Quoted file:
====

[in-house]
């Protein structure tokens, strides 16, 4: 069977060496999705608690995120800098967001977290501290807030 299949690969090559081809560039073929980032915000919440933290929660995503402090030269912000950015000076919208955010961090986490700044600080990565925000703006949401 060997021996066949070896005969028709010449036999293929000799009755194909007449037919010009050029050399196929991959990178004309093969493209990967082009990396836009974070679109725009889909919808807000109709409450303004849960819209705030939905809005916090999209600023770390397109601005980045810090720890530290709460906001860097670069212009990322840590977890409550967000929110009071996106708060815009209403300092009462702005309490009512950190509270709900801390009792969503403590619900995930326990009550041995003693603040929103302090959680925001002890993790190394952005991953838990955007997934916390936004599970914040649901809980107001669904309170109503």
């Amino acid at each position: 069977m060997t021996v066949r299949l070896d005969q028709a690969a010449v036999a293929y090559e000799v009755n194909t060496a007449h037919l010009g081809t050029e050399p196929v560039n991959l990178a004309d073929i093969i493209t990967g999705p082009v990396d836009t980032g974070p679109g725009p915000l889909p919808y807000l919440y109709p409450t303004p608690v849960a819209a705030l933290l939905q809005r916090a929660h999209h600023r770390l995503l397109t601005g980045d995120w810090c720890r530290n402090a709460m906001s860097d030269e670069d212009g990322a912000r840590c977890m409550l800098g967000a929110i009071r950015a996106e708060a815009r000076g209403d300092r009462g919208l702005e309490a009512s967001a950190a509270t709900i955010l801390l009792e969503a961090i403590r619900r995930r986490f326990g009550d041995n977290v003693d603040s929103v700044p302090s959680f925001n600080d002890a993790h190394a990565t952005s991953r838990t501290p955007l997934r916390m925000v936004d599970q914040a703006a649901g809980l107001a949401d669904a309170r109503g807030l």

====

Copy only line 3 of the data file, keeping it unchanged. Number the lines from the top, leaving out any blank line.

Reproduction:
């Amino acid at each position: 069977m060997t021996v066949r299949l070896d005969q028709a690969a010449v036999a293929y090559e000799v009755n194909t060496a007449h037919l010009g081809t050029e050399p196929v560039n991959l990178a004309d073929i093969i493209t990967g999705p082009v990396d836009t980032g974070p679109g725009p915000l889909p919808y807000l919440y109709p409450t303004p608690v849960a819209a705030l933290l939905q809005r916090a929660h999209h600023r770390l995503l397109t601005g980045d995120w810090c720890r530290n402090a709460m906001s860097d030269e670069d212009g990322a912000r840590c977890m409550l800098g967000a929110i009071r950015a996106e708060a815009r000076g209403d300092r009462g919208l702005e309490a009512s967001a950190a509270t709900i955010l801390l009792e969503a961090i403590r619900r995930r986490f326990g009550d041995n977290v003693d603040s929103v700044p302090s959680f925001n600080d002890a993790h190394a990565t952005s991953r838990t501290p955007l997934r916390m925000v936004d599970q914040a703006a649901g809980l107001a949401d669904a309170r109503g807030l």